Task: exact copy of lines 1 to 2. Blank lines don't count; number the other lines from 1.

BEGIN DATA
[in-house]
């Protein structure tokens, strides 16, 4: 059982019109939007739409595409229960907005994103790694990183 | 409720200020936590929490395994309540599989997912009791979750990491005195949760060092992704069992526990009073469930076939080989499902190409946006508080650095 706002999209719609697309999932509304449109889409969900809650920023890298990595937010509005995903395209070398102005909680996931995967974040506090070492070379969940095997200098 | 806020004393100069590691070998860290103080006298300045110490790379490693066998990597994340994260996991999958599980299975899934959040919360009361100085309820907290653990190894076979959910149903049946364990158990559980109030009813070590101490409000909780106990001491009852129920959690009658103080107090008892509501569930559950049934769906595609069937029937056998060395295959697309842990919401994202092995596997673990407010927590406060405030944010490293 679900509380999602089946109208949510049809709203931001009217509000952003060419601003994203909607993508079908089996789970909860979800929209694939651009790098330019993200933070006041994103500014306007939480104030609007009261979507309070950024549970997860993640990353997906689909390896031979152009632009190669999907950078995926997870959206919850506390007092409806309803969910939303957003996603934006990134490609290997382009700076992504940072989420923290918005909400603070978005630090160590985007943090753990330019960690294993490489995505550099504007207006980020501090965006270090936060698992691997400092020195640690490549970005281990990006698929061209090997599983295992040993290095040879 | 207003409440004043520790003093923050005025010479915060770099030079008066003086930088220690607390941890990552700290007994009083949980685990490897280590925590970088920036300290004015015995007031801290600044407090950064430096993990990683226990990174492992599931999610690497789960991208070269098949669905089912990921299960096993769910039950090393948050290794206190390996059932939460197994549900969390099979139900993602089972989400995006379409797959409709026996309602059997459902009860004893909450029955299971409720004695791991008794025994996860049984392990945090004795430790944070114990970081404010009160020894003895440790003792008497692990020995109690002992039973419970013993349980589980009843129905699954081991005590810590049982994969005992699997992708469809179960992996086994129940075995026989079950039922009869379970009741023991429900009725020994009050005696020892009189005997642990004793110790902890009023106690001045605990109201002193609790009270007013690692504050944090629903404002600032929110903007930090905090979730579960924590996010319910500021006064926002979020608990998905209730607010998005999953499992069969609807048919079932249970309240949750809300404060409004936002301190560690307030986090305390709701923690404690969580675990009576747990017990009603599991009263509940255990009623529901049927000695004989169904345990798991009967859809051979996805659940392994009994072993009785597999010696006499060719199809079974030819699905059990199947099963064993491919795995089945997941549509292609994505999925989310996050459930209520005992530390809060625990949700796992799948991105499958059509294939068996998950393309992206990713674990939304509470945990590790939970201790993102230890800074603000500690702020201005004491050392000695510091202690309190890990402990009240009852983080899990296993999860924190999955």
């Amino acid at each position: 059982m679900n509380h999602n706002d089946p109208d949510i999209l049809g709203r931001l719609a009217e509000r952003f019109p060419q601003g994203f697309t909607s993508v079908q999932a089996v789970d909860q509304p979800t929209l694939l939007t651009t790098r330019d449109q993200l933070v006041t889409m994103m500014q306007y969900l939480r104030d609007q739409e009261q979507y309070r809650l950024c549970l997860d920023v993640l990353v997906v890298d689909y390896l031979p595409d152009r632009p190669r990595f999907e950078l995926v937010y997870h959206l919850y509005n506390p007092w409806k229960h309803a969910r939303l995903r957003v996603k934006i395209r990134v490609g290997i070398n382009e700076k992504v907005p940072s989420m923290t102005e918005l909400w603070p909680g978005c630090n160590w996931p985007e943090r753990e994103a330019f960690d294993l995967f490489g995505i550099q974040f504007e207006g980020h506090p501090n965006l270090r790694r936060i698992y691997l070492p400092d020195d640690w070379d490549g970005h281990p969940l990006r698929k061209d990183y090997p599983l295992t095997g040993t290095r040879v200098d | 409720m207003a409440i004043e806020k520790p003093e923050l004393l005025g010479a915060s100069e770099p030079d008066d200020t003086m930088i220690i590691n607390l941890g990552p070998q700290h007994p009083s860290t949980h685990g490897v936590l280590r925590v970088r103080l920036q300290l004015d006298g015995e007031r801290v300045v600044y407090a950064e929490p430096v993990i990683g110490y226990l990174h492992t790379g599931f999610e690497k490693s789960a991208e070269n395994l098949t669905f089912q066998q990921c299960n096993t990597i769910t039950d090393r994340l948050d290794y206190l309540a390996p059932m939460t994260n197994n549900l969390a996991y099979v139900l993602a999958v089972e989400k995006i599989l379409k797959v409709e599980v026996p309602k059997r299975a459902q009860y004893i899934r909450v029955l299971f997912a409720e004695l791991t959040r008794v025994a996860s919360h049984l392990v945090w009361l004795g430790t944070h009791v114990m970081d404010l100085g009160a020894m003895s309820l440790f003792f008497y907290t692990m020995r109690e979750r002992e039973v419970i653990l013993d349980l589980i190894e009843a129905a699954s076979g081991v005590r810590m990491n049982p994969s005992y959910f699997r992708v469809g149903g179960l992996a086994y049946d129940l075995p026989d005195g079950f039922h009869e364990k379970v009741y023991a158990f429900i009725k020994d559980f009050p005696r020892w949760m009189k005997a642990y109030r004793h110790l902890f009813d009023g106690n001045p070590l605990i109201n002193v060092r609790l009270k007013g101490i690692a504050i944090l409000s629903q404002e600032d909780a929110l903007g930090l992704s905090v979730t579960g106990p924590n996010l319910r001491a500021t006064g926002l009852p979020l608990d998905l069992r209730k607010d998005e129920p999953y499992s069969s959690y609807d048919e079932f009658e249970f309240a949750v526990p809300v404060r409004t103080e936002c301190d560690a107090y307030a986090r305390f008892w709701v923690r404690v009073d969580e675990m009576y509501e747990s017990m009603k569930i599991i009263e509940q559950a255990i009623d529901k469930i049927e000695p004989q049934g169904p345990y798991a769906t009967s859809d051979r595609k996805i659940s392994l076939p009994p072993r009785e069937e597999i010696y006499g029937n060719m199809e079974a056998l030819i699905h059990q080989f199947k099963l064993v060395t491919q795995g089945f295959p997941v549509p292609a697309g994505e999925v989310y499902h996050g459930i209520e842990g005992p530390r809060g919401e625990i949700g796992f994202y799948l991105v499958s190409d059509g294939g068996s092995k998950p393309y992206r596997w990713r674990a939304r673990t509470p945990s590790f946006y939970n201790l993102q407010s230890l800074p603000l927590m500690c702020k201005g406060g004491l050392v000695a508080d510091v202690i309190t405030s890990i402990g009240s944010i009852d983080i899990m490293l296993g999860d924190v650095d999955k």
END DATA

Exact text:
[in-house]
């Protein structure tokens, strides 16, 4: 059982019109939007739409595409229960907005994103790694990183 | 409720200020936590929490395994309540599989997912009791979750990491005195949760060092992704069992526990009073469930076939080989499902190409946006508080650095 706002999209719609697309999932509304449109889409969900809650920023890298990595937010509005995903395209070398102005909680996931995967974040506090070492070379969940095997200098 | 806020004393100069590691070998860290103080006298300045110490790379490693066998990597994340994260996991999958599980299975899934959040919360009361100085309820907290653990190894076979959910149903049946364990158990559980109030009813070590101490409000909780106990001491009852129920959690009658103080107090008892509501569930559950049934769906595609069937029937056998060395295959697309842990919401994202092995596997673990407010927590406060405030944010490293 679900509380999602089946109208949510049809709203931001009217509000952003060419601003994203909607993508079908089996789970909860979800929209694939651009790098330019993200933070006041994103500014306007939480104030609007009261979507309070950024549970997860993640990353997906689909390896031979152009632009190669999907950078995926997870959206919850506390007092409806309803969910939303957003996603934006990134490609290997382009700076992504940072989420923290918005909400603070978005630090160590985007943090753990330019960690294993490489995505550099504007207006980020501090965006270090936060698992691997400092020195640690490549970005281990990006698929061209090997599983295992040993290095040879 | 207003409440004043520790003093923050005025010479915060770099030079008066003086930088220690607390941890990552700290007994009083949980685990490897280590925590970088920036300290004015015995007031801290600044407090950064430096993990990683226990990174492992599931999610690497789960991208070269098949669905089912990921299960096993769910039950090393948050290794206190390996059932939460197994549900969390099979139900993602089972989400995006379409797959409709026996309602059997459902009860004893909450029955299971409720004695791991008794025994996860049984392990945090004795430790944070114990970081404010009160020894003895440790003792008497692990020995109690002992039973419970013993349980589980009843129905699954081991005590810590049982994969005992699997992708469809179960992996086994129940075995026989079950039922009869379970009741023991429900009725020994009050005696020892009189005997642990004793110790902890009023106690001045605990109201002193609790009270007013690692504050944090629903404002600032929110903007930090905090979730579960924590996010319910500021006064926002979020608990998905209730607010998005999953499992069969609807048919079932249970309240949750809300404060409004936002301190560690307030986090305390709701923690404690969580675990009576747990017990009603599991009263509940255990009623529901049927000695004989169904345990798991009967859809051979996805659940392994009994072993009785597999010696006499060719199809079974030819699905059990199947099963064993491919795995089945997941549509292609994505999925989310996050459930209520005992530390809060625990949700796992799948991105499958059509294939068996998950393309992206990713674990939304509470945990590790939970201790993102230890800074603000500690702020201005004491050392000695510091202690309190890990402990009240009852983080899990296993999860924190999955």